Imagine a small baby floating around in a sea of water. It’s quite comfortable, and even has a hose for prolonged submersion. The water temperature is around 97o Fahrenheit, so there’s no physical discomfort whatsoever. Its entire DNA has already been provided, so its height, weight, intellect, skin color and hair color are already known. Only problem unknown to the baby, is the carnivorous shark that lies in wait.
The shark may or may not come searching for its gruesome feast. But when it does, the baby is unaware of the shark’s intentions. Nothing is sacred. It’s all there for the shark’s devouring and consumption. The shark knows the baby is defenseless against his vicious lunges and rips at the unclothed body.
Under the most intense pain imaginable, the baby cannot scream, for it is underwater. No one will hear the screams anyway. As the shark rips off limb by limb, the baby pulls away from the sharp teeth, but cannot even manage an impassioned yell. The shark is fast as it is vicious, and soon the only thing left is the soft baby’s skull which is collapsed under only a small amount of pressure of the closing jaws.
Actually, the above scenario is something any baby feels during a typical D&E (Dilation & Extraction) abortion. The baby would not know the difference between a carnivorous shark and the cold instruments of an abortion. The D&E is typically done during the 2nd trimester, while the Suction Curettage is normally done during the 1st trimester.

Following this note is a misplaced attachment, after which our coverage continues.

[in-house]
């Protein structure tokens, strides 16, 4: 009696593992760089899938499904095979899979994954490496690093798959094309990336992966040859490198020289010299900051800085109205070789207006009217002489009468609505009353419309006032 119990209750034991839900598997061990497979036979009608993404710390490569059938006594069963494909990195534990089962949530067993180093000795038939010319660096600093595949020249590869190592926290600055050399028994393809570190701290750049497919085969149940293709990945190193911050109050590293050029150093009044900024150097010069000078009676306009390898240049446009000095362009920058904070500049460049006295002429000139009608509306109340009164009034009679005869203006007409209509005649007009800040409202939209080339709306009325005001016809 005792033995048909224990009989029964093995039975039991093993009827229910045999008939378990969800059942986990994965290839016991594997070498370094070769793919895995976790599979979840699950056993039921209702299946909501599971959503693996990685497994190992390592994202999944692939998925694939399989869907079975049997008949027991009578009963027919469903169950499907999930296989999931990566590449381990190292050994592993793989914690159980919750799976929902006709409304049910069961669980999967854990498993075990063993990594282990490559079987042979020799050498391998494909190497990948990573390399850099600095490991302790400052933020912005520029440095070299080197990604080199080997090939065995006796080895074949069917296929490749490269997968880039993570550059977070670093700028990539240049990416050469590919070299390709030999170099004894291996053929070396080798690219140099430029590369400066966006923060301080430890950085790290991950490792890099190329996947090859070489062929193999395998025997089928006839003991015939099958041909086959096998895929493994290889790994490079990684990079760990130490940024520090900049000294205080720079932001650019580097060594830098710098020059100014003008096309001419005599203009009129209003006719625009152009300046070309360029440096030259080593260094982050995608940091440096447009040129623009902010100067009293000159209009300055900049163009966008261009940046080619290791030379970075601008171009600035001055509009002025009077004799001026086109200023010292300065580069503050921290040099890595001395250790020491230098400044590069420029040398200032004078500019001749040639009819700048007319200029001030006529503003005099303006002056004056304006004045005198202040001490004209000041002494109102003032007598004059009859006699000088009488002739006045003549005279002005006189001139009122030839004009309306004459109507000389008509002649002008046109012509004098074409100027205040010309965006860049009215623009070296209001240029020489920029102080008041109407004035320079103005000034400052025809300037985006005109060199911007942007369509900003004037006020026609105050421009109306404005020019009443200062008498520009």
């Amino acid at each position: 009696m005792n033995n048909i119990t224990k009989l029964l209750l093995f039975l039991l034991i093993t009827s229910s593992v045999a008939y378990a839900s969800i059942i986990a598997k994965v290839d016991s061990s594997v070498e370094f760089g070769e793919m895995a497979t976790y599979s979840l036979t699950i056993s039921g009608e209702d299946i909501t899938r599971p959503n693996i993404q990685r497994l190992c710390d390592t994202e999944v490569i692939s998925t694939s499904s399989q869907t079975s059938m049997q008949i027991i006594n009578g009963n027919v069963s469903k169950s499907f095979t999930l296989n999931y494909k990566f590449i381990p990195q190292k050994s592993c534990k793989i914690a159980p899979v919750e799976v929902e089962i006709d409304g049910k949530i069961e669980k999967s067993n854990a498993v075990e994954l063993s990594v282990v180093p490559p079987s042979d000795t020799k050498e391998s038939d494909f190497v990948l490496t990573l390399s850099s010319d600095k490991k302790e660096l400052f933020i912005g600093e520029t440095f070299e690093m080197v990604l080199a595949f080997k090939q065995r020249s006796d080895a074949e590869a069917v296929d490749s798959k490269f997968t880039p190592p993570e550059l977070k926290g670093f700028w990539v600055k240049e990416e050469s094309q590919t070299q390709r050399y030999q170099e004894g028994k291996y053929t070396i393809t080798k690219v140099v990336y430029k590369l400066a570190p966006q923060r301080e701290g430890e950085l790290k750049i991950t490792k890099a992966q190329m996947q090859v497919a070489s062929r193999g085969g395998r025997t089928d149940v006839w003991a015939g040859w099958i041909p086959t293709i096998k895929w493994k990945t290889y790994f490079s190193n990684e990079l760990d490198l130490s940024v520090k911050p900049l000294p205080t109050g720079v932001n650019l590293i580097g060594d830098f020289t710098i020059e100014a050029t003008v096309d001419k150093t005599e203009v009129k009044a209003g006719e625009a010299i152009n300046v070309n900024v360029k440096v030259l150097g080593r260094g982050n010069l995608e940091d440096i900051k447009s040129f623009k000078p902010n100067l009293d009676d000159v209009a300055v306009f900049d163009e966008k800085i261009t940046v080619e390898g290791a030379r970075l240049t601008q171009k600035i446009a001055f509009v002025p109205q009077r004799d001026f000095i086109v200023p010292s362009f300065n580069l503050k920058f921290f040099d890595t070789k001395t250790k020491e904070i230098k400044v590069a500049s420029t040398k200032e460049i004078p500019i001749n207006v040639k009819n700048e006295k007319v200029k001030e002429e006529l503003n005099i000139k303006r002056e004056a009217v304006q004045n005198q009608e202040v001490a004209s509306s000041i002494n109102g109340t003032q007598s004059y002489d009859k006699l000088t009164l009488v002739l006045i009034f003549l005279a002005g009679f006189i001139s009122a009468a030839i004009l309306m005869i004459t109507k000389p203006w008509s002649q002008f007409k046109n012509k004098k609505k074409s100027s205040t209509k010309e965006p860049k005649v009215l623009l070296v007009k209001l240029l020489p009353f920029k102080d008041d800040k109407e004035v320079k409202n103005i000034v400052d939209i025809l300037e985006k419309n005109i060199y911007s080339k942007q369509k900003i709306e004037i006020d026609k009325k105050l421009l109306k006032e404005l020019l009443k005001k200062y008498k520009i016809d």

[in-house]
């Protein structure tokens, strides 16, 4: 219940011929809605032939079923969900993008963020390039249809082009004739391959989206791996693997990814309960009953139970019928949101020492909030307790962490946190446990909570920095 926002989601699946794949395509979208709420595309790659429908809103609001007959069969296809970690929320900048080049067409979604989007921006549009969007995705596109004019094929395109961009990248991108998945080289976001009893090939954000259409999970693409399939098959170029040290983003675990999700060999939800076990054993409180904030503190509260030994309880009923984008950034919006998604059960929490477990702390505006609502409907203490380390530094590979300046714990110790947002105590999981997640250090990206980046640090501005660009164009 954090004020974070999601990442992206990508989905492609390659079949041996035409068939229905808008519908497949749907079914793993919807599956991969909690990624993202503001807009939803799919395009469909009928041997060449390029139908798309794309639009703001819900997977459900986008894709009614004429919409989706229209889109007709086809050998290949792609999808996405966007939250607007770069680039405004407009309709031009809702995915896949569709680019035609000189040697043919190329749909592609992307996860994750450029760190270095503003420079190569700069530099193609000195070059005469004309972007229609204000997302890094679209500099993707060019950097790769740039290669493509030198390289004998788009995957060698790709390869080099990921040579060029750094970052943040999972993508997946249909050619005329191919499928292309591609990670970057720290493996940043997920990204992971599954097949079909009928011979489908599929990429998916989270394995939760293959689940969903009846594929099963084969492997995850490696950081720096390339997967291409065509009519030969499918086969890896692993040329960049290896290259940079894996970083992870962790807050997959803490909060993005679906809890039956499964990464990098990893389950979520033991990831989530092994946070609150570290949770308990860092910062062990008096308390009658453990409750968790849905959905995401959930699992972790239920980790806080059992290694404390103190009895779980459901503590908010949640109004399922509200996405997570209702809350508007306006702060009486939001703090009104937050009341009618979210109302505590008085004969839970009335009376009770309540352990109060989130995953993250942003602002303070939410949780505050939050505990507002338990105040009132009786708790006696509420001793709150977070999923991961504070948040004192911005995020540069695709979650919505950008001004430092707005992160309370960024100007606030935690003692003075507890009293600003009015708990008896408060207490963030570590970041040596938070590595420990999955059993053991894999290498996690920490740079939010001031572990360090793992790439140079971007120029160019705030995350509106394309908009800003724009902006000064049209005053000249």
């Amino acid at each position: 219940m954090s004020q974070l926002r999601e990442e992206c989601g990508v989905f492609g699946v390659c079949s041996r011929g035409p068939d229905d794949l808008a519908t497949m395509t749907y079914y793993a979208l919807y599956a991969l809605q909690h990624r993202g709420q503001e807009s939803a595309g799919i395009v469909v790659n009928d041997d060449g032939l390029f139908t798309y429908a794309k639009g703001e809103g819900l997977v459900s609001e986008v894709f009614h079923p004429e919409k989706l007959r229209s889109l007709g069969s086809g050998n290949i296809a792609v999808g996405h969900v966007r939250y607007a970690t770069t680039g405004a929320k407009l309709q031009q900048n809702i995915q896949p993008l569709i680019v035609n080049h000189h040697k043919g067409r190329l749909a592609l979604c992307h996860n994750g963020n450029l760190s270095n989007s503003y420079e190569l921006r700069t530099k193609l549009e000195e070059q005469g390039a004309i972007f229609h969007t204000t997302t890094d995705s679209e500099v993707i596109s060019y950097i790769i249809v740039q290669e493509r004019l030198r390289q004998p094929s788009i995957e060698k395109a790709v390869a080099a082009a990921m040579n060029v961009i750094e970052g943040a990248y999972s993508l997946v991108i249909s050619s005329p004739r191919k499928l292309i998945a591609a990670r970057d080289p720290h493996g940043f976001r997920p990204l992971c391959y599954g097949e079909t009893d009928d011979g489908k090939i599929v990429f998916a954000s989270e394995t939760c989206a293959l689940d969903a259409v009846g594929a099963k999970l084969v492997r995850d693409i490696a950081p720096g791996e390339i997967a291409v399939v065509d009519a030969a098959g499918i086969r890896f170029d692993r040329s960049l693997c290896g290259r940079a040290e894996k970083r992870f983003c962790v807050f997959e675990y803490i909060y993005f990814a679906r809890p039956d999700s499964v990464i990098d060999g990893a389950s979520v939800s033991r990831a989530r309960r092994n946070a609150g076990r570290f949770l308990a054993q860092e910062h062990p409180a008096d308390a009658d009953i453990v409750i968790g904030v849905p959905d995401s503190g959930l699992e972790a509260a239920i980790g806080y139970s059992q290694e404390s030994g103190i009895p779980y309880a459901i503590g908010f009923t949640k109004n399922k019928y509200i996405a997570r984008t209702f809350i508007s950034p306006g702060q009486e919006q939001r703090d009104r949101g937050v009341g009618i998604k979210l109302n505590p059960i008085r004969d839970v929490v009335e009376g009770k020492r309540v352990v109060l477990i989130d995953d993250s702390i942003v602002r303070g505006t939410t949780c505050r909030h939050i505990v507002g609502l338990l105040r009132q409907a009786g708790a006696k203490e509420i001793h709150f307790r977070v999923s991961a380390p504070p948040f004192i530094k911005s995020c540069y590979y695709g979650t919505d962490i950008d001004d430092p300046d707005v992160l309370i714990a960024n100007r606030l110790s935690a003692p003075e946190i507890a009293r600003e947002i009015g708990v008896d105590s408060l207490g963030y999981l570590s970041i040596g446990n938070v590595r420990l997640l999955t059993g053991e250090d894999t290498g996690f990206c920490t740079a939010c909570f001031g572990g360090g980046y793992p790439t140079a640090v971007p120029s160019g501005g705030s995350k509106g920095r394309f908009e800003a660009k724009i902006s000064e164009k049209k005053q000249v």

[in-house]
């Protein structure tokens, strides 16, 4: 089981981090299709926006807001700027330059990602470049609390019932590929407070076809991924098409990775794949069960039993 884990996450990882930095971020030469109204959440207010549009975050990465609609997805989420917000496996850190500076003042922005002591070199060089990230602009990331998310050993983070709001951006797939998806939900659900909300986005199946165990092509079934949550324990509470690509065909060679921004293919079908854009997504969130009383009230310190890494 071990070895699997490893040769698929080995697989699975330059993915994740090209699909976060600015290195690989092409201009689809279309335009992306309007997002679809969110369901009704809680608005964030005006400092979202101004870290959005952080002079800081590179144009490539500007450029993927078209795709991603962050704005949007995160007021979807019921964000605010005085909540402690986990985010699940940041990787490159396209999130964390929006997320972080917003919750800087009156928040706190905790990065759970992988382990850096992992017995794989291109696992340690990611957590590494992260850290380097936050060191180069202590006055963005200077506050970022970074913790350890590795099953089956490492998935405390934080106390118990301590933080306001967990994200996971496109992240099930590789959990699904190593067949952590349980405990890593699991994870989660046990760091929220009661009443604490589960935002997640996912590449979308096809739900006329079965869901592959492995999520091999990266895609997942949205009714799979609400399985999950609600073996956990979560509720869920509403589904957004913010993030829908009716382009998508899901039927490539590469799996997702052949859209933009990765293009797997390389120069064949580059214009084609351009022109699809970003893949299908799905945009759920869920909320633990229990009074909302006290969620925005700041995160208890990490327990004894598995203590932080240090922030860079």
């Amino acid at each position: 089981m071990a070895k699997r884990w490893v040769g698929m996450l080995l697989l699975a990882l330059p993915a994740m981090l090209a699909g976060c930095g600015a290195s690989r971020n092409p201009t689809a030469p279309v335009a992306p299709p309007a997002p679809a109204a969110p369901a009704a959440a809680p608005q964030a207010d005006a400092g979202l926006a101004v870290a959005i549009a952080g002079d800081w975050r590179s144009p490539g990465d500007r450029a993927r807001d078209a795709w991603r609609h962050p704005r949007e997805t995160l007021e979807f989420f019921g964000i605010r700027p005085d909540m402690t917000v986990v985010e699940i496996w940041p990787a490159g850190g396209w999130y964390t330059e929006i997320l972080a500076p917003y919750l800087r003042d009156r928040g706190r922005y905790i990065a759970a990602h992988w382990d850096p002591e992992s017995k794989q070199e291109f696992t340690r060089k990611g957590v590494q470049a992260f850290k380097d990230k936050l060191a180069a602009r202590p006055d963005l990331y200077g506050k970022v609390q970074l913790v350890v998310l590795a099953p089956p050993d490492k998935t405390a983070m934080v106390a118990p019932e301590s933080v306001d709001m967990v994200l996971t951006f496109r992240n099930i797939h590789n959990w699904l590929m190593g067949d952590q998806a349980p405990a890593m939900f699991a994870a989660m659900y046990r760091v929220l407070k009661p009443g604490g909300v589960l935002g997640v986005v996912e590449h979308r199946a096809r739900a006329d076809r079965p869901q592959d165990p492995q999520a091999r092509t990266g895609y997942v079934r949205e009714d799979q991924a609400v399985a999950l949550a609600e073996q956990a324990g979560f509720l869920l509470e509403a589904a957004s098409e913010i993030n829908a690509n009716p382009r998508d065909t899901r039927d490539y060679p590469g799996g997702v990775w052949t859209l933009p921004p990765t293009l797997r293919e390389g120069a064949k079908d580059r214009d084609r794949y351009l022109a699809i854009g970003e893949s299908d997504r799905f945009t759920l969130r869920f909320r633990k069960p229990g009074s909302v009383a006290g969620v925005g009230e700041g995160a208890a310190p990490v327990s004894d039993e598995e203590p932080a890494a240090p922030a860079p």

In the Suction Curettage, the baby is continually jabbed until small enough pieces can be sucked through the “cannula”. One is unsure of what the baby thinks of being sucked through the cannula, but one recent science fiction movie comes right to mind. We know the baby experiences excruciating pain after 20 weeks gestation from outward signs, but before that we don’t know how much pain can be felt, simply because we can’t see it.
But recently in the Netherlands, scientists from the Department of Obstetrics and Gynecology at Maastricht University Medical Centre and the University Medical Centre in St. Radboud have found short-term memory in babies before they were born. Their findings were on a study of 100 healthy pregnant women with the help of some gentle sound and vibration stimulation, combined with sonography (Washington Times).
But the similarities between an abortion and a water boarding episode could be eerily familiar. Both involve water, but the pre-born baby loves it and the water boarded person hates it. But the differences make themselves known easily.
During water boarding the victim is almost never physically harmed. There is no torture tactics used, no physical harm inflicted, and no damage to the brain imposed. The recipient comes out of the procedure highly embarrassed that he made particular statements. But he is quite alive, and unharmed.
In abortion, we know incredible pain is inflicted after 20 weeks, and are not sure how much the baby withstands before that time period. Immediate death is almost always the result, if the baby has not already died from having its head crushed. If it is still alive after an abortion, it is placed on a cold table to die, killed immediately after birth by some means, or it is partially aborted by severing its spinal cord at the neck before exiting the woman.
For any method used, one can rest assured that the baby does feel copious amounts of pain before death, assuredly after 20 weeks of gestation. One can easily determine which method actually involves torture, especially with the definition of torture defined up until 20 years ago, known from the dawn of mankind.
But many who complain of torture with water boarding seem to care less about what happens to a human just because they can’t see or hear it.
Kevin Roeten can be reached at firstname.lastname@example.org